The vaccination fear is paranoiac. Vaccination is a symbol of government power, scientific arrogance, and threats to children. In a state of ignorance it’s understandable that someone would fear this. Without vaccination we have piles of dead children and later piles of dead adults. It’s not negotiable. Tagging vaccines with autism (another poorly understood and incurable affliction) gave the whole counterculture a perfect condensed symbol for their dislike of white coats, compulsory medical treatment, and the medical-industrial complex. But they’re wrong, and being wrong about vaccination threatens everyone.

What I have to say to these fearful people is this.

1) Read Sontag, or at least work at understanding the concepts she talks about. Watch out for moral certainty when you’re solving medical problems.

2) Your fears of government, pharmaceutical companies, toxic substances, radiation, bad diets, dangerous assumptions built into Western culture, and the centralized corporate meat-centric incompetent business of Big Food are all completely legitimate. There are deadly problems and bad people and very poorly organized institutions.

So we do have big problems, and the problems are similar in kind to the ones you’re seeing. The problems, however, do not result from science. They result from bad engineering and wickedness. The scientific method is how we know these things went wrong. That’s why we know that heavy metals in our food are bad, and that factory farming kills, and that it’s better to cut down on the cow’s milk and eat more fiber, and that cancer can result from contamination of food and water.

The scientific method is also why we know that vaccination is a good idea, that sassafras is a carcinogen even though it’s natural, that “toxins” means many different things and not one, that chelation is a dangerous treatment for specific situations, and that white sugar and honey will give a diabetic the same dangerous load of concentrated calories. It’s also how we found out that stomach ulcers were often caused by an infection and not by “stress.”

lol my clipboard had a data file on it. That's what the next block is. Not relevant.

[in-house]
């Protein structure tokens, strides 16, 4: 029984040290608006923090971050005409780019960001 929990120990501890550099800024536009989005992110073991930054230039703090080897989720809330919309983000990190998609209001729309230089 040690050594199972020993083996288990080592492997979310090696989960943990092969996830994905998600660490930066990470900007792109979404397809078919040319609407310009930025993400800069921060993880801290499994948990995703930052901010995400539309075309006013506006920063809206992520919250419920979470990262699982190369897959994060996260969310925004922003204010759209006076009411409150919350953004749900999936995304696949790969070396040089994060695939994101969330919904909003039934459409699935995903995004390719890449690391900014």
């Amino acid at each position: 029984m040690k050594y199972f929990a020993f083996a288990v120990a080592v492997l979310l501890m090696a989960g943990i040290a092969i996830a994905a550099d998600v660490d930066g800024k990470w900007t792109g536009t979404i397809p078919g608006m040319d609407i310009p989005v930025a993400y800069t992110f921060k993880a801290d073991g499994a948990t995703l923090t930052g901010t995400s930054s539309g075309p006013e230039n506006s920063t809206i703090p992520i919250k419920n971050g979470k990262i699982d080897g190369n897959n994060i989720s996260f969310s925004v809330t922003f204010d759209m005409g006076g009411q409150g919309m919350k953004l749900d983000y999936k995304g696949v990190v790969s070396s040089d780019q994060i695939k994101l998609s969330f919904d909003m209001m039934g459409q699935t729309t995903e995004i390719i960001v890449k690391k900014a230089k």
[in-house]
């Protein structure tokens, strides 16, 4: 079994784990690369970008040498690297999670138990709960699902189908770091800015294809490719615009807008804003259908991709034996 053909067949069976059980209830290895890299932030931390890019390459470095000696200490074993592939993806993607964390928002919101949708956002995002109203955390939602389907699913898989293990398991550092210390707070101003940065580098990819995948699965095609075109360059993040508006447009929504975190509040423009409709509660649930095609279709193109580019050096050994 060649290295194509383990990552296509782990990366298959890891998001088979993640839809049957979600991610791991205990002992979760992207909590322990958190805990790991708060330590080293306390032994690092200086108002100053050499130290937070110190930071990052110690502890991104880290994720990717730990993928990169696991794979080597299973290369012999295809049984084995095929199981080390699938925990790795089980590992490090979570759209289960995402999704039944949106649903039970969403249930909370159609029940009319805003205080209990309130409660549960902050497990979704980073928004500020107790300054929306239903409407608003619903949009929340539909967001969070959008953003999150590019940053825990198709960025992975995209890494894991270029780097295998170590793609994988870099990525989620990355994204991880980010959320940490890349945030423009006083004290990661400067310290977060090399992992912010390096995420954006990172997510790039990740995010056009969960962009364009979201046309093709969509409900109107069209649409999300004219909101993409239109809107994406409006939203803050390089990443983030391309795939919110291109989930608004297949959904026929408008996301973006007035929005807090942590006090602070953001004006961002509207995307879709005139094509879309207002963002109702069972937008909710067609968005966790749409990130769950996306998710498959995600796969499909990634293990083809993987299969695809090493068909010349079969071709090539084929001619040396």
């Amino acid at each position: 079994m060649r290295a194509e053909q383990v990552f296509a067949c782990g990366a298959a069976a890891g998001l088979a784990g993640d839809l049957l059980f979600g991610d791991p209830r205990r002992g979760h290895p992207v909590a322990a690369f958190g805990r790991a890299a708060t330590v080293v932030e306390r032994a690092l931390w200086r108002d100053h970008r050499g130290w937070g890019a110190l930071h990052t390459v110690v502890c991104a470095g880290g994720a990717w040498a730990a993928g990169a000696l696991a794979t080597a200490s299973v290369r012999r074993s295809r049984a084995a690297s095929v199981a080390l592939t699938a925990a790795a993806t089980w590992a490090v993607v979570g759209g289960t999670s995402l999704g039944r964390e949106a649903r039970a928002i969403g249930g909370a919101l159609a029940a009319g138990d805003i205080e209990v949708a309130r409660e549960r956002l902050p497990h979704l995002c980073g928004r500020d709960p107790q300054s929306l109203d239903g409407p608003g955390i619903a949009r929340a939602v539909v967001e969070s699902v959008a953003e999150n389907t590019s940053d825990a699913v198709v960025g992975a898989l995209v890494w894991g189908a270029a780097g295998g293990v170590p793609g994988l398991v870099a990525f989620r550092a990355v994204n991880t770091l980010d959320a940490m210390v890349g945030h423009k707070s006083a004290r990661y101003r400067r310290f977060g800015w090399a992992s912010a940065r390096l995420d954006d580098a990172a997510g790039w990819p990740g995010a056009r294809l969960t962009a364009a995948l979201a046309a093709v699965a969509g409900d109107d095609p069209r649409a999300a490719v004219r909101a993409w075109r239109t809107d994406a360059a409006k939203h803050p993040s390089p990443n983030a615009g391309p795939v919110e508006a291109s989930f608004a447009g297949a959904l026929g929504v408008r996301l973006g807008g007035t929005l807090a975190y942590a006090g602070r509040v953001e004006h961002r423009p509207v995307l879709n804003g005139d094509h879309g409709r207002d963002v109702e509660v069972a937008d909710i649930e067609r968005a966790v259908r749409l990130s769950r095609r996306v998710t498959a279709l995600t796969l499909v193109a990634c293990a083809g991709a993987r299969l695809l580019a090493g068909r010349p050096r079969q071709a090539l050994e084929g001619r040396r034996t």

The antidote to unreasoned panic is not less science, but more. The scientific method is, to paraphrase Churchill, the worst way of interpreting illness except for all of the other methods tried. This includes the method Sontag clearly outlines. If someone says that the illness is due to “stress” or “toxins” or “Western diet” or “gay lifestyle” or “the government,” stop and watch closely.

Choosing an attractive moral or social cause for your terrifying unexplained problem may feel satisfying. Don’t take the bait.

19 thoughts on “Not in the stars, but in ourselves

  1. While your post seems to address the concept of ignorant-population assigning nebulous diseases to nebulous causes, care must be taken to ensure that the scientific community also applies a level of rigor in classification. Too often, diseases which have similar symptoms are assigned under the aegis of nebulous-disease-du-jour. A good case in point would be “irritable bowel syndrome.”
    I can offer a firsthand family example which shows both laziness on the part of the health care provider and how easily it is to fall into the trap of assigning causality where there is none. My first cousin was not developing properly, mentally. His attention and speech and reaction to stimuli were severely, severely off. The doctors immediately said “He’s autistic, there’s no cure, here is some literature on dealing with an autistic child.” My aunt, who is stubborn, refused to believe the diagnosis, though a second, third and … nth opinion seemed to confirm it.